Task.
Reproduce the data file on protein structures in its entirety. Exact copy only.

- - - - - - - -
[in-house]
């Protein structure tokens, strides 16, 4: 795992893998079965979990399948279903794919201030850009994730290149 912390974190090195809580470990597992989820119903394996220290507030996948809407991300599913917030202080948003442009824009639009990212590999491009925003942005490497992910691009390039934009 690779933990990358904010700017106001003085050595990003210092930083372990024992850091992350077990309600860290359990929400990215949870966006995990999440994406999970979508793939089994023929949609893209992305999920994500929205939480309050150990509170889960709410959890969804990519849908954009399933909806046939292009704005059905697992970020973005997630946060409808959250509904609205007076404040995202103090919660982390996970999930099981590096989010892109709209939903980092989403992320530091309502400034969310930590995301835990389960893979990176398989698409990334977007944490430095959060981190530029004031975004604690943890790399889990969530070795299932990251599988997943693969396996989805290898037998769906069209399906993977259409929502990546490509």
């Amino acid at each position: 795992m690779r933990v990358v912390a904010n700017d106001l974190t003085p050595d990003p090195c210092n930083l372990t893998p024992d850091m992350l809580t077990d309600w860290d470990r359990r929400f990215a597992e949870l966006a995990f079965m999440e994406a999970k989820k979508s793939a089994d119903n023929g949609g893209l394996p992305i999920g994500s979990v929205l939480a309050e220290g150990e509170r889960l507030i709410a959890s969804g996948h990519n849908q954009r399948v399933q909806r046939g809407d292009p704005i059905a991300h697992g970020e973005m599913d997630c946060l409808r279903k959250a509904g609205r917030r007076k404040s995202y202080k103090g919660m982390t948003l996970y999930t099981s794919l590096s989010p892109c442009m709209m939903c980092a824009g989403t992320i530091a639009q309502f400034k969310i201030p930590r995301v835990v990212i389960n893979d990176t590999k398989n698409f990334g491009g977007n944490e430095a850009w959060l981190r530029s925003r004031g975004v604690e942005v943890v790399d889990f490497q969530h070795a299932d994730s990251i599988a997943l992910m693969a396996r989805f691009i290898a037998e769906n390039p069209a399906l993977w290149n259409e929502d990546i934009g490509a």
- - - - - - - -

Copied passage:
[in-house]
């Protein structure tokens, strides 16, 4: 795992893998079965979990399948279903794919201030850009994730290149 912390974190090195809580470990597992989820119903394996220290507030996948809407991300599913917030202080948003442009824009639009990212590999491009925003942005490497992910691009390039934009 690779933990990358904010700017106001003085050595990003210092930083372990024992850091992350077990309600860290359990929400990215949870966006995990999440994406999970979508793939089994023929949609893209992305999920994500929205939480309050150990509170889960709410959890969804990519849908954009399933909806046939292009704005059905697992970020973005997630946060409808959250509904609205007076404040995202103090919660982390996970999930099981590096989010892109709209939903980092989403992320530091309502400034969310930590995301835990389960893979990176398989698409990334977007944490430095959060981190530029004031975004604690943890790399889990969530070795299932990251599988997943693969396996989805290898037998769906069209399906993977259409929502990546490509």
């Amino acid at each position: 795992m690779r933990v990358v912390a904010n700017d106001l974190t003085p050595d990003p090195c210092n930083l372990t893998p024992d850091m992350l809580t077990d309600w860290d470990r359990r929400f990215a597992e949870l966006a995990f079965m999440e994406a999970k989820k979508s793939a089994d119903n023929g949609g893209l394996p992305i999920g994500s979990v929205l939480a309050e220290g150990e509170r889960l507030i709410a959890s969804g996948h990519n849908q954009r399948v399933q909806r046939g809407d292009p704005i059905a991300h697992g970020e973005m599913d997630c946060l409808r279903k959250a509904g609205r917030r007076k404040s995202y202080k103090g919660m982390t948003l996970y999930t099981s794919l590096s989010p892109c442009m709209m939903c980092a824009g989403t992320i530091a639009q309502f400034k969310i201030p930590r995301v835990v990212i389960n893979d990176t590999k398989n698409f990334g491009g977007n944490e430095a850009w959060l981190r530029s925003r004031g975004v604690e942005v943890v790399d889990f490497q969530h070795a299932d994730s990251i599988a997943l992910m693969a396996r989805f691009i290898a037998e769906n390039p069209a399906l993977w290149n259409e929502d990546i934009g490509a």